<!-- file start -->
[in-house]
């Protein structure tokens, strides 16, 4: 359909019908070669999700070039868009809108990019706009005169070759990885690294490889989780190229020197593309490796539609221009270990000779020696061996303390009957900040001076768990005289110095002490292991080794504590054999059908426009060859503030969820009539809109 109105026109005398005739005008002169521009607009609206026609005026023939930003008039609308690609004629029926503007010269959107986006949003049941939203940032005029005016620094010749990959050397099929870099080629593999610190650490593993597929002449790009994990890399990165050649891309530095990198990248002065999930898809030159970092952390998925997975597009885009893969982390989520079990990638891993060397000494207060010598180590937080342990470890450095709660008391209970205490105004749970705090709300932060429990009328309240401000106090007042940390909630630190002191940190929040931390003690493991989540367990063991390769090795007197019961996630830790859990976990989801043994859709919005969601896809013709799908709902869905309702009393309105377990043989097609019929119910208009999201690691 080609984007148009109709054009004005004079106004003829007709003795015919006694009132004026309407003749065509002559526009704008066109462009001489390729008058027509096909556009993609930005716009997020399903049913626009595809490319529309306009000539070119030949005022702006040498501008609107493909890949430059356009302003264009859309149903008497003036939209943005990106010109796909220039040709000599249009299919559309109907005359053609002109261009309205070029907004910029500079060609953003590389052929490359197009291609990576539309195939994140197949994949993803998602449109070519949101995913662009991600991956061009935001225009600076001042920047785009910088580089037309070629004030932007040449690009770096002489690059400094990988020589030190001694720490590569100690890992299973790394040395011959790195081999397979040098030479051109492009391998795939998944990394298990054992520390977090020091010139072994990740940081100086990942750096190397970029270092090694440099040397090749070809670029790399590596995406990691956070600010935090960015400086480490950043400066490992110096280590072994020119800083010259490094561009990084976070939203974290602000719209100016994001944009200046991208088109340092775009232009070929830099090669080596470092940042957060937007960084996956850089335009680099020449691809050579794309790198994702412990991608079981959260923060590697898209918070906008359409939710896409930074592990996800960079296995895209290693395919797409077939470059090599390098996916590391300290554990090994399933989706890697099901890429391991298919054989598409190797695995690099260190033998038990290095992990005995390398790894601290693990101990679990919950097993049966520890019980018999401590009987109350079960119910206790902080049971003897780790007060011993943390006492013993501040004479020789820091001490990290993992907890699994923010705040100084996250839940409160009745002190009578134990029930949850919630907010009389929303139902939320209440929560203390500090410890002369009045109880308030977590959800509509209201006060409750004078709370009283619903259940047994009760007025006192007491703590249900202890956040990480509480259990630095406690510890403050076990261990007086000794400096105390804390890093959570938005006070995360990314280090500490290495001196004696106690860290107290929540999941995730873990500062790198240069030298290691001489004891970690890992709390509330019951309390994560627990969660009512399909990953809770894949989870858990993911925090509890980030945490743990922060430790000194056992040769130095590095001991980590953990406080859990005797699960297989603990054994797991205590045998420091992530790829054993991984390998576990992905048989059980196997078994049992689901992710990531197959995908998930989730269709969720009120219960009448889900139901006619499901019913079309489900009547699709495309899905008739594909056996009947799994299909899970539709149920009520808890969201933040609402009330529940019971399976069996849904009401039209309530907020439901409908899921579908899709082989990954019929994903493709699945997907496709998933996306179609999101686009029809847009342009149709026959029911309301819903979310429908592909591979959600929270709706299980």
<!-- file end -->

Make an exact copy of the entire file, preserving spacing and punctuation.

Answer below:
[in-house]
């Protein structure tokens, strides 16, 4: 359909019908070669999700070039868009809108990019706009005169070759990885690294490889989780190229020197593309490796539609221009270990000779020696061996303390009957900040001076768990005289110095002490292991080794504590054999059908426009060859503030969820009539809109 109105026109005398005739005008002169521009607009609206026609005026023939930003008039609308690609004629029926503007010269959107986006949003049941939203940032005029005016620094010749990959050397099929870099080629593999610190650490593993597929002449790009994990890399990165050649891309530095990198990248002065999930898809030159970092952390998925997975597009885009893969982390989520079990990638891993060397000494207060010598180590937080342990470890450095709660008391209970205490105004749970705090709300932060429990009328309240401000106090007042940390909630630190002191940190929040931390003690493991989540367990063991390769090795007197019961996630830790859990976990989801043994859709919005969601896809013709799908709902869905309702009393309105377990043989097609019929119910208009999201690691 080609984007148009109709054009004005004079106004003829007709003795015919006694009132004026309407003749065509002559526009704008066109462009001489390729008058027509096909556009993609930005716009997020399903049913626009595809490319529309306009000539070119030949005022702006040498501008609107493909890949430059356009302003264009859309149903008497003036939209943005990106010109796909220039040709000599249009299919559309109907005359053609002109261009309205070029907004910029500079060609953003590389052929490359197009291609990576539309195939994140197949994949993803998602449109070519949101995913662009991600991956061009935001225009600076001042920047785009910088580089037309070629004030932007040449690009770096002489690059400094990988020589030190001694720490590569100690890992299973790394040395011959790195081999397979040098030479051109492009391998795939998944990394298990054992520390977090020091010139072994990740940081100086990942750096190397970029270092090694440099040397090749070809670029790399590596995406990691956070600010935090960015400086480490950043400066490992110096280590072994020119800083010259490094561009990084976070939203974290602000719209100016994001944009200046991208088109340092775009232009070929830099090669080596470092940042957060937007960084996956850089335009680099020449691809050579794309790198994702412990991608079981959260923060590697898209918070906008359409939710896409930074592990996800960079296995895209290693395919797409077939470059090599390098996916590391300290554990090994399933989706890697099901890429391991298919054989598409190797695995690099260190033998038990290095992990005995390398790894601290693990101990679990919950097993049966520890019980018999401590009987109350079960119910206790902080049971003897780790007060011993943390006492013993501040004479020789820091001490990290993992907890699994923010705040100084996250839940409160009745002190009578134990029930949850919630907010009389929303139902939320209440929560203390500090410890002369009045109880308030977590959800509509209201006060409750004078709370009283619903259940047994009760007025006192007491703590249900202890956040990480509480259990630095406690510890403050076990261990007086000794400096105390804390890093959570938005006070995360990314280090500490290495001196004696106690860290107290929540999941995730873990500062790198240069030298290691001489004891970690890992709390509330019951309390994560627990969660009512399909990953809770894949989870858990993911925090509890980030945490743990922060430790000194056992040769130095590095001991980590953990406080859990005797699960297989603990054994797991205590045998420091992530790829054993991984390998576990992905048989059980196997078994049992689901992710990531197959995908998930989730269709969720009120219960009448889900139901006619499901019913079309489900009547699709495309899905008739594909056996009947799994299909899970539709149920009520808890969201933040609402009330529940019971399976069996849904009401039209309530907020439901409908899921579908899709082989990954019929994903493709699945997907496709998933996306179609999101686009029809847009342009149709026959029911309301819903979310429908592909591979959600929270709706299980």